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petitors, and qualified at all times to enforce his unquestioned preëminence; but his mind was conciliating, his behavior unassuming, and his bosom the receptacle of all the social affections. It is these virtues alone which can disarm superiority of its terrors, and make the eye which is raised in wonder beam at the same moment with affection. There have been intellectual, as well as civil despots, whose motto seems to have been, “Let them hate, provided they fear.” Such men may triumph in their fancied distinctions; but they will never, as was John Henderson, be followed by the child, loved by the ignorant, and yet emulated by the wise.



1. As the world is at present situated, it is possible to acquire learning upon almost every subject, and an infinite amount of knowledge, useful and otherwise, without even by chance lighting upon a knowledge of the most indispensable observances necessary for the preservation of a sound mind in a sound body. Half of the multiformet languages of Asia may be mastered, while the prodigy who boasts so much learning knows not that to sit a whole day within doors at close study is detrimental to health; or, if he knows so much, deliberately prefers the course which leads to ruin. Leyden, El an enthusiast of this order, was ill with a fever and liver complaint at Mysore, and yet continued to study ten hours a day.

2. His physician warned him of the dangerous consequences that were likely to ensue, when he answered, * Very well, doctor, you have done your duty, but I cannot be idle : whether I am to die or live, the wheel must go round to the last.”-“I may perish in the attempt,” he said, on another occasion ; “but, if I die without surpassing Sir William Jones a hundred-fold in Ori. ental learning, let never tear for me profane the eye of a Borderer.” And he eventually sank, in his thirty-sixth year, under the consequences of spending some time in an ill-ventilated library, which a slight acquaintance with one of the most famil. iar of the sciences would have warned him against entering. Alexander Nicoll, a recent professor of Hebrew at Oxford, I who was said to be able to walk to the wall of China without the aid of an interpreter, died at the same age, partly through the effects of that intense study which so effectually but so uselessly had gained him distinction.

3. Dr. Alexander Murray, a similar prodigy, died in his

thirty-eighth year of over-severe study; making the third of a set of men remarkable for the same wonderful attainments, and natives of the same country, who, within a space of twenty years, fell victims to their deficiency in a piece of knowledge which any well-cultivated mind may acquire in a day. Excessive application unquestionably cut short the days of Sir Walter Scott, and also of the celebrated Weber, Es whose mournful exclamation in the midst of his numerous engagements can never be forgotten,“ Would that I were a tailor, for then I should have a Sunday's EI holiday!” The premature extinction of early prodigies of geniuski is generally traceable to the same cause. We read that while all other children played they remained at home to study, and then we learn that they perished in the bud, and balked the hopes of all their admiring friends.

4. The ignorant wonder is, of course, always the greater, when life is broken short in the midst of honorable undertakings. We wonder at the inscrutable decrees which permit the idle and the dissolūte to live, and remove the ardent benefactor of his kind, the hope of parents, the virtuous and the self-devoted ; never reflecting that the highest moral and intellectual qualities Et avail nothings in repairing or warding off a decided injury to the physical system, which is regulated by an entirely distinct code of laws. The conduct of the Portuguese sailors in a storm, when, instead of working the vessel properly, they employ themselves in paying vows to their saints, is just as rational as most of the notions which prevail on this subject.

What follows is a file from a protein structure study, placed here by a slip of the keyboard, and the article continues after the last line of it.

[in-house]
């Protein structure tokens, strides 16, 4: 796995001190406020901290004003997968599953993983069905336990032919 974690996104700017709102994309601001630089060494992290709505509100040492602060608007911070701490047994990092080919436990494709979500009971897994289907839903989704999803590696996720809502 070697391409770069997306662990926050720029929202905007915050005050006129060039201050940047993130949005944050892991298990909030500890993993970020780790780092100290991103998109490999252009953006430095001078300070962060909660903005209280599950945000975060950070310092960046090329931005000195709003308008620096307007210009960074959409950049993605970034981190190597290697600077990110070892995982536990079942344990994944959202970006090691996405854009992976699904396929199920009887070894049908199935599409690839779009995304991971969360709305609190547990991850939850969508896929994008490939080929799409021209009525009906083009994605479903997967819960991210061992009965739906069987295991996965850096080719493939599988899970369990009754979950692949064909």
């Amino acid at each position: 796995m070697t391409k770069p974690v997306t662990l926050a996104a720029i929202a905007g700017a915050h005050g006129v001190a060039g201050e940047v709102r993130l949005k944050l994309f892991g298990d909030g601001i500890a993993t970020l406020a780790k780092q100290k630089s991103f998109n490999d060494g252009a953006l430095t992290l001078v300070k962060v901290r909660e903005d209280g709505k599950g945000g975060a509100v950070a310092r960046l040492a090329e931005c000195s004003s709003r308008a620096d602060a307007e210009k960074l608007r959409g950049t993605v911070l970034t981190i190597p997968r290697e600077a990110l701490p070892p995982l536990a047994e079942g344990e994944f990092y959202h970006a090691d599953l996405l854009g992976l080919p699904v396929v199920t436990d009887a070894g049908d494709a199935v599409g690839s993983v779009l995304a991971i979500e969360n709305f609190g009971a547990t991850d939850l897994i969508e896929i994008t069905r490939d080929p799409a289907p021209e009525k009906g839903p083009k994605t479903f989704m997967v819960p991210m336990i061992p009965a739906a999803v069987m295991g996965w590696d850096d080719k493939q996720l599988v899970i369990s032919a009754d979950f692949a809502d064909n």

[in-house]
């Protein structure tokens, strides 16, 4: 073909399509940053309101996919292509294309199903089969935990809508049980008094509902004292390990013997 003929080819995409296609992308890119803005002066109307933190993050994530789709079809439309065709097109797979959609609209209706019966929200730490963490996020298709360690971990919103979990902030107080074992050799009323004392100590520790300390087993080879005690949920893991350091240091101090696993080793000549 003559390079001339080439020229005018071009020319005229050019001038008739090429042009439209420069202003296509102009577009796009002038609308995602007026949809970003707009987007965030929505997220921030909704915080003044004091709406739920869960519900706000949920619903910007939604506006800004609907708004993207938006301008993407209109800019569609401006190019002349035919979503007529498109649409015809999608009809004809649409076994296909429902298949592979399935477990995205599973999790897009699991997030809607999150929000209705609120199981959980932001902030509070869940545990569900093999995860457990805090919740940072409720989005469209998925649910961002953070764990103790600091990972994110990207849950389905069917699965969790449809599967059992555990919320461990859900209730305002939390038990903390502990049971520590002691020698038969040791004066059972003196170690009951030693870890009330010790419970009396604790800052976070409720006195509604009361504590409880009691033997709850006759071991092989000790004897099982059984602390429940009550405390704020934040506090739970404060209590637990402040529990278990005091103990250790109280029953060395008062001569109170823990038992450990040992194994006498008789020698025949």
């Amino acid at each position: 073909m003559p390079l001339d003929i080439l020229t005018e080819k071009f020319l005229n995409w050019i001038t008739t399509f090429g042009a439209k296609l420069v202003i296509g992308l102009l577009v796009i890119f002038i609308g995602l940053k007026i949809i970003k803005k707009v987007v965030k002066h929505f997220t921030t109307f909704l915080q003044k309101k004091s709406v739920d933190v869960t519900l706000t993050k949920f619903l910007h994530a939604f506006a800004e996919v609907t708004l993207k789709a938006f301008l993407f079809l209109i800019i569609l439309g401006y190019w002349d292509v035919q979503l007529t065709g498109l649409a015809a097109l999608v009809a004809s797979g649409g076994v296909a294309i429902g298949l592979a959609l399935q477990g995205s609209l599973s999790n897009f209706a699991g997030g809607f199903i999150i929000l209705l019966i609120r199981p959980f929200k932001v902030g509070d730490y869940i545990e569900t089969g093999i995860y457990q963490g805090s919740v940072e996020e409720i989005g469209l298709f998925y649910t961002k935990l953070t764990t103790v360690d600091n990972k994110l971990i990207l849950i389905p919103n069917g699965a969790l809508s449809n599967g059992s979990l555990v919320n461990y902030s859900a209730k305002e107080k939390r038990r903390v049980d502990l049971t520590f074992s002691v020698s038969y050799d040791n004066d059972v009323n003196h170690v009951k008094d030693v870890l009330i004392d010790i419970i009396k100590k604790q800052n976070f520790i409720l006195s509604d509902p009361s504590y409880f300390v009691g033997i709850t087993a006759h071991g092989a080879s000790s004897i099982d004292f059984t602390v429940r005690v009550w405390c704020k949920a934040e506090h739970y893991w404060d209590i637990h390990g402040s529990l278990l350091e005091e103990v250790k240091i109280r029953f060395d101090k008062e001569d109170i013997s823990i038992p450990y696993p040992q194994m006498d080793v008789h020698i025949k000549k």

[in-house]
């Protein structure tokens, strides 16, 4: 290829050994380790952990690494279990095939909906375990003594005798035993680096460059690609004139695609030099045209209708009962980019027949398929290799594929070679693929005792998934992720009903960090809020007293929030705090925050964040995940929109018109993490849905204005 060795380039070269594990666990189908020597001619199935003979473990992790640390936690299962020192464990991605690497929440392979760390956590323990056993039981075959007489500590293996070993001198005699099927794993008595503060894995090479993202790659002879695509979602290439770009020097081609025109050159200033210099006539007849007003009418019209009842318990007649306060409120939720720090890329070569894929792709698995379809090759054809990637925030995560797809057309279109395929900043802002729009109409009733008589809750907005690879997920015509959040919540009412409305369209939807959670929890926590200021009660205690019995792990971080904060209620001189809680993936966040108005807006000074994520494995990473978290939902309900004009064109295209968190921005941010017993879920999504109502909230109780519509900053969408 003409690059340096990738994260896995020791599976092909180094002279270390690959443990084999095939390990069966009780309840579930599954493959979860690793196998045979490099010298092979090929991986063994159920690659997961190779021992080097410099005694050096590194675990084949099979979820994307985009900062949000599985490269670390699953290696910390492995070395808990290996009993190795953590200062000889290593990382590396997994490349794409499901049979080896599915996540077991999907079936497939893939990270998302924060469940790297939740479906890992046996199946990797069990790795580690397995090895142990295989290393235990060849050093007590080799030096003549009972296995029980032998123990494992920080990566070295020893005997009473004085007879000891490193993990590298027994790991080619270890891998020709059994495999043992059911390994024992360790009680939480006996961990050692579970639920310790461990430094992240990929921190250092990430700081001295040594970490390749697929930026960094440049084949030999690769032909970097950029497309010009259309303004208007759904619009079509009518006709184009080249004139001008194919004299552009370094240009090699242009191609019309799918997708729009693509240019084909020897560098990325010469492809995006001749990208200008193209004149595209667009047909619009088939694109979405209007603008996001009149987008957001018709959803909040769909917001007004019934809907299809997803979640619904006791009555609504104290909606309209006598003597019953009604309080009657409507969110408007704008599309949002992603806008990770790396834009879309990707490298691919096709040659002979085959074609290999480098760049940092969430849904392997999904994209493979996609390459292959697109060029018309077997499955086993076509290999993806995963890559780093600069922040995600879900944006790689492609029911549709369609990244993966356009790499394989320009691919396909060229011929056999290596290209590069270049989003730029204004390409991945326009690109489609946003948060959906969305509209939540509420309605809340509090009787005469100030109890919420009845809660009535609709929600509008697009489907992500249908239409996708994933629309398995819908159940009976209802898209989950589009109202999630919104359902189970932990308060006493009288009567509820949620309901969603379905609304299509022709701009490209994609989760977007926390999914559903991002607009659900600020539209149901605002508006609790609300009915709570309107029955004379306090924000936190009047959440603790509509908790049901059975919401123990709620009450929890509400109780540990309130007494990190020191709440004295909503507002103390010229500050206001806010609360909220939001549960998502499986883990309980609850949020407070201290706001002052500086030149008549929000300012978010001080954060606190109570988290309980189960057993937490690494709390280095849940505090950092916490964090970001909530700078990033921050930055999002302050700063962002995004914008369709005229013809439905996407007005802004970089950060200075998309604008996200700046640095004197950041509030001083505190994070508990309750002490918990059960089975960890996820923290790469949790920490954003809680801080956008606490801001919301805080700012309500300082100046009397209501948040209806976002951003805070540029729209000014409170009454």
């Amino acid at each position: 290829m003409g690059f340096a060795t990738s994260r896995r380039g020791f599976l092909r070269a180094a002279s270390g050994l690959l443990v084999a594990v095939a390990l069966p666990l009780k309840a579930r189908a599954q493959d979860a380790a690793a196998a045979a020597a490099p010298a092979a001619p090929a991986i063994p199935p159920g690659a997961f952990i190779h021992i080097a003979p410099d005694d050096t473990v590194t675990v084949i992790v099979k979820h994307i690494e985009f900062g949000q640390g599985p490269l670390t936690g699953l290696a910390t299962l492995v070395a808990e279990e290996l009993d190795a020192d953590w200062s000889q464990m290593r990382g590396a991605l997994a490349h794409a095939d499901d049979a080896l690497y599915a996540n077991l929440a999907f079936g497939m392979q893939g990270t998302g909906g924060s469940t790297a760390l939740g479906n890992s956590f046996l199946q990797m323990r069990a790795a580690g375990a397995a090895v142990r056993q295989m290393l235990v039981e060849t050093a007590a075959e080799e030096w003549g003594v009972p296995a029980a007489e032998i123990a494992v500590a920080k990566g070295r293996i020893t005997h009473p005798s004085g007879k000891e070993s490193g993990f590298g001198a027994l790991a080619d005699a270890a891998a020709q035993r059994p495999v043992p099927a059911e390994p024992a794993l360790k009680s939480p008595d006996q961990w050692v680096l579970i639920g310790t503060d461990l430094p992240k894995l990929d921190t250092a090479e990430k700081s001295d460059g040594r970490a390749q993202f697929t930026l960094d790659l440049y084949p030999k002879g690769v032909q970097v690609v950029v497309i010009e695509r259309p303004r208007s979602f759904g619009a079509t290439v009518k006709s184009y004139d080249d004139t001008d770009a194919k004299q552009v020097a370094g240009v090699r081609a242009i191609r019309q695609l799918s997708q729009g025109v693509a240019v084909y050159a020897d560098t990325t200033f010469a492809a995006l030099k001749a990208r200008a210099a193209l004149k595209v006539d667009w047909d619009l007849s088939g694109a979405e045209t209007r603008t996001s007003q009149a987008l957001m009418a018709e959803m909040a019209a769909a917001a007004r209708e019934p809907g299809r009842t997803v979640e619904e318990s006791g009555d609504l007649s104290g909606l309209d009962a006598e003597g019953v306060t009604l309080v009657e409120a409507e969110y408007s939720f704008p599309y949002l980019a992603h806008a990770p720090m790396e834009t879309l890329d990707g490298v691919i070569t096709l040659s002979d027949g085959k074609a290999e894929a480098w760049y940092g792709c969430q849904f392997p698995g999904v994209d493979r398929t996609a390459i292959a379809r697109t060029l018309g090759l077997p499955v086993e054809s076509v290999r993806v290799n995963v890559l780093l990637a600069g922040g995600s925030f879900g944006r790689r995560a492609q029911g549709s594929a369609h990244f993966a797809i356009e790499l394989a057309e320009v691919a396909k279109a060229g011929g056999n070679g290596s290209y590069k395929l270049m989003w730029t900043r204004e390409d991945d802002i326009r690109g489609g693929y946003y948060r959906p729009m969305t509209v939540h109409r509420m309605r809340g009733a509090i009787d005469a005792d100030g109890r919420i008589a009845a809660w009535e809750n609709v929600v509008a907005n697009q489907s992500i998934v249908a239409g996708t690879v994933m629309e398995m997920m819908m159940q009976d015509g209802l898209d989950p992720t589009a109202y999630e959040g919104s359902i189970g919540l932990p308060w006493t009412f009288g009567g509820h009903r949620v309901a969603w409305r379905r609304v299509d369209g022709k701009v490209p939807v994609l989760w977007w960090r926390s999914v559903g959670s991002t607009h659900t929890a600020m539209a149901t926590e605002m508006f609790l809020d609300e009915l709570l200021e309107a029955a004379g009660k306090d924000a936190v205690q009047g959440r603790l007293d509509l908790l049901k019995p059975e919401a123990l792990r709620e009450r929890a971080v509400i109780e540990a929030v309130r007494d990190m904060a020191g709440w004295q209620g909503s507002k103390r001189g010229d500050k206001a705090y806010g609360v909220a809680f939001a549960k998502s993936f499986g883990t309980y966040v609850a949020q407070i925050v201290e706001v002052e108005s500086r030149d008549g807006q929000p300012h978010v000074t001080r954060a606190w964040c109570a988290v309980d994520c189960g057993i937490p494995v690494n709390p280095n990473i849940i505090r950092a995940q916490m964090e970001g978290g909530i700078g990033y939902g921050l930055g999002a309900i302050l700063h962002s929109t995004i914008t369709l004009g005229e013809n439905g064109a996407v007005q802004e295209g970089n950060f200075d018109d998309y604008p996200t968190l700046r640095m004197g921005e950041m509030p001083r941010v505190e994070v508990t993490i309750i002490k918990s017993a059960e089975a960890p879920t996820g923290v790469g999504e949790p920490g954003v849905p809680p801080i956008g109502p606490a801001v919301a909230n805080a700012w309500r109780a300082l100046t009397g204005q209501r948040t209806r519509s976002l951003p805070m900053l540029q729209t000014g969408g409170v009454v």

5. When Sir Philip Sidney Es was at Frankfort, he was advised by the celebrated printer Langueter in the midst of his studies not to neglect his health, “ lest he should resemble a traveller who, during a long journey, attends to himself, but not to his horse." The body may indeed be well likened to a horse, and the mind to its rider; for the one is the vehicle of the other, and whatever be the object of the journey, whether to perform, the most generous actions, or engage in the most patriotic enterprises," the animal will sink under excessive labor or inădëquate nutrition; there being only this important difference, that with the horse the rider sinks also, as their existence cannot be separated without death.

5. It ought to be universally made known, by means of education, I — and for this purpose the best-informed amongst us would require to go back to school, — that the uses of our intellectual nature are not to be properly realized without a just regard to the laws of that perishable frame with which it is connected; that, in cultivating the mind, we must neither overtask nor undertask the body, neither push it to too great a speed, nor leave it neglected

and that, notwithstanding this intimate connection and mutual dependence, the highest merits on the part of the mind will not compensate for muscles mistreated, or soothe a nervous system which severe study has tortured into insanity.

7. To come to detail, - it ought to be impressed on all, that to spend more than a moderate number of hours in mental exercise diminishes insensibly the powers of future application, and tends to abbreviate life; that no mental exercise should be attempted immediately after meals, as the processes of thought and of digestion cannot be safely prosecuted together; that pure air and thoroughly ventilated apartments are essential to health ; and that, without a due share of exercise to the whole of the mental faculties, there can be no soundness in any, while the whole corporeal system will give way beneath a severe pressure upon any one in particular. These are truths completely established with physiologists, El and upon which it is undeniable that a great portion of human happiness depends. CHAMBERS.